Krishna Vir Chaudhary, a farmer leader, joined Shiva in submitting a report to India’s National Human Rights Commission alleging Monsanto trapped farmers in debt, created a monopoly on seed price control and sued Indian companies for not paying royalties for using their seed, which conflicts with patent law in Indian courts.

Some researchers and Monsanto critics link debt with rising farmer suicides. But on a company website, Monsanto says the issue is much more complicated, that “farming in rural India brings with it a set of systemic and social issues that can lead to hopelessness among farmers ….” The company says “significant research” has disproved the claim that genetically-modified crops are the leading cause of farmer suicide.

The government of Prime Minister Narendra Modi — and the country’s Agriculture Ministry — called for an antitrust regulation against what they consider Monsanto’s monopolistic practices.

Shiva said she believes the company’s decision to merge with Bayer is an attempt to repair its reputation and fool the public into thinking the company is being bought and controlled by Bayer when it is actually maintaining the same practices. She said she fears the merger will lead to a company powerful enough to manipulate India’s government.

Bayer has its own problems. Its annual reports show it’s no stranger to controversy or legal suits, with an extensive list of lawsuits.

But there are those who believe most farmers in India would be worse off without Monsanto’s help and that regardless of the company’s faults and reputation, India will need its technology.

Key to the future

Bhagirath Choudhary, founder director of the South Asia Biotechnology Centre in New Delhi, said Monsanto has helped India, giving it BT cotton technology in 2002, allowing farmers to triple their yields from 2002 to 2015. Today, India produces 39 million bales of cotton. The merger can’t be stopped, Choudhary said, so India should look for ways to benefit from its inevitability.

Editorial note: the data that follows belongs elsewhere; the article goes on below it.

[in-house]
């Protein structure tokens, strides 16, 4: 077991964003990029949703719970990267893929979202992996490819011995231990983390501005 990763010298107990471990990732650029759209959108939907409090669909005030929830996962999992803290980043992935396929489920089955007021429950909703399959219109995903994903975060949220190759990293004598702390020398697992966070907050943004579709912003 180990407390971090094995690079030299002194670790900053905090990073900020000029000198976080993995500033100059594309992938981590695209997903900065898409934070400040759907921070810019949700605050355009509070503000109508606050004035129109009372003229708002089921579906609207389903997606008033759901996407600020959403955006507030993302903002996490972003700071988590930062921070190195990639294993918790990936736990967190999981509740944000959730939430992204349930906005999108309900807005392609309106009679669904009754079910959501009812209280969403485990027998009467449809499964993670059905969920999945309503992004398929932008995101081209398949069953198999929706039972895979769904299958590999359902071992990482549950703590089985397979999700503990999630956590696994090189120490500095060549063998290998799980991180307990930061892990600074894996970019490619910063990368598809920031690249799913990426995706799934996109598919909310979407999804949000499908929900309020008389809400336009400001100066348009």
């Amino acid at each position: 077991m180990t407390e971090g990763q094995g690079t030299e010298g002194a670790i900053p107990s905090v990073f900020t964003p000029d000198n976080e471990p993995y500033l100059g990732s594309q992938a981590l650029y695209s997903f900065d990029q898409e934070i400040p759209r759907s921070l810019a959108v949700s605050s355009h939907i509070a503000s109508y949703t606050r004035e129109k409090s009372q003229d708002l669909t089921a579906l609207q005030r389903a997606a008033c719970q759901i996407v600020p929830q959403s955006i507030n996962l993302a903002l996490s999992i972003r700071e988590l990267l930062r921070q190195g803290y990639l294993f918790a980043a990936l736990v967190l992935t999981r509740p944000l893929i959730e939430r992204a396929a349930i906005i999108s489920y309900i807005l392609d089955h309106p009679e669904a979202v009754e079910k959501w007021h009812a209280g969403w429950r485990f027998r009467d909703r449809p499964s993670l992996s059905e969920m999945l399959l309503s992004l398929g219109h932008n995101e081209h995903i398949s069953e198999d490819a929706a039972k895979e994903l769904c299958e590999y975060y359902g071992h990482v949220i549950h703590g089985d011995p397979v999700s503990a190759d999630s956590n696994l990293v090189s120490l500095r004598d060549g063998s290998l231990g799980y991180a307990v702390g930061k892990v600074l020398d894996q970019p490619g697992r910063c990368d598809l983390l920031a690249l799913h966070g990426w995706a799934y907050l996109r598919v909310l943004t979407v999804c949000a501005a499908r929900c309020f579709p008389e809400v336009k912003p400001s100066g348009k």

“I am advocating for all those companies who have the technology that can help the Indian farmers, and Monsanto is one such,” Choudhary said.

The company’s investment portfolio shows that Monsanto Growth Ventures, the company’s venture capital arm, has been a heavy investor in biotech startups. It has helped fund some budding firms in digital agriculture “aiming to be the next Google or Skype of farm data management systems,” said Jason Miner, senior global chemicals analyst for Bloomberg Intelligence.

Miner said biotech companies like the impending chemical-agricultural behemoth are essential to India’s future.

As controversy swirls, other seed and chemical companies are also planning to merge — driven in part by the hope of serving growing populations in countries like India and China with genetically modified seeds and crops.

Miner said there are concerns that these mergers will decrease competition, leading to less incentive for cutting-edge research and development in biotechnology.

To ensure against too much market dominance, antitrust regulators are meticulously inspecting these companies, setting the Monsanto-Bayer merger completion date back to late 2017.

Meanwhile, some Indian activists, businessmen and women, and others are looking for ways for India to sustain its people without a major agrochemical conglomerate.

Shiva, for example, started the Bija Vidyapeeth, or “Earth University,” through her nonprofit organization, Navdanya, which helps teach farmers alternative systems of agro ecology in order to get out of debt and produce healthier foods.

But financial analysts say India is a growing economy where companies such as Monsanto should invest, not divest. “It’s a vibrant market for agricultural inputs for farming,” Miner said, adding that the future holds even “more growth opportunity.”


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  1. The corporate Monsanto has mingled with lakhs of farmers lives in India. Many farmers suffered crop failures, suicides due to debts and economic burden because of monsanto